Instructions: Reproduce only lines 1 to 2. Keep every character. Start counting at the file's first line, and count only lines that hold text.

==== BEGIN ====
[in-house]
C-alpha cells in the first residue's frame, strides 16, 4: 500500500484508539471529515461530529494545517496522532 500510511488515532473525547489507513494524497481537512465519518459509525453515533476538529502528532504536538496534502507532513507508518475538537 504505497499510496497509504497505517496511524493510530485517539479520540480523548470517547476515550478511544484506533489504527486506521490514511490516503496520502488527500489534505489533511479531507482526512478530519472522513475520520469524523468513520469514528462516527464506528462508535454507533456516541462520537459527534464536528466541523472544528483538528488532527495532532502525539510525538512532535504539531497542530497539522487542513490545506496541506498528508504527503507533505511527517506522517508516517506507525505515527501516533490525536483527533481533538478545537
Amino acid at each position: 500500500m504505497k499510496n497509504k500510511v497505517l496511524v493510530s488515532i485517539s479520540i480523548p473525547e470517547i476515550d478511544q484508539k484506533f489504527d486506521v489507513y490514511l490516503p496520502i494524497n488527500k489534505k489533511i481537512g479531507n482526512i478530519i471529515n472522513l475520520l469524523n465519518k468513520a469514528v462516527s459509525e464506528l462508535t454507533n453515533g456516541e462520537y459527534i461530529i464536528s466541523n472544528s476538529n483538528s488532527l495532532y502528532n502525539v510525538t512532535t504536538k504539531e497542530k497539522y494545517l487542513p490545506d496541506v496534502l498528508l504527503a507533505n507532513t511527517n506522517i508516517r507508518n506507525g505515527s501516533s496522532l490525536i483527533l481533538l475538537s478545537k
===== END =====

[in-house]
C-alpha cells in the first residue's frame, strides 16, 4: 500500500484508539471529515461530529494545517496522532 500510511488515532473525547489507513494524497481537512465519518459509525453515533476538529502528532504536538496534502507532513507508518475538537 504505497499510496497509504497505517496511524493510530485517539479520540480523548470517547476515550478511544484506533489504527486506521490514511490516503496520502488527500489534505489533511479531507482526512478530519472522513475520520469524523468513520469514528462516527464506528462508535454507533456516541462520537459527534464536528466541523472544528483538528488532527495532532502525539510525538512532535504539531497542530497539522487542513490545506496541506498528508504527503507533505511527517506522517508516517506507525505515527501516533490525536483527533481533538478545537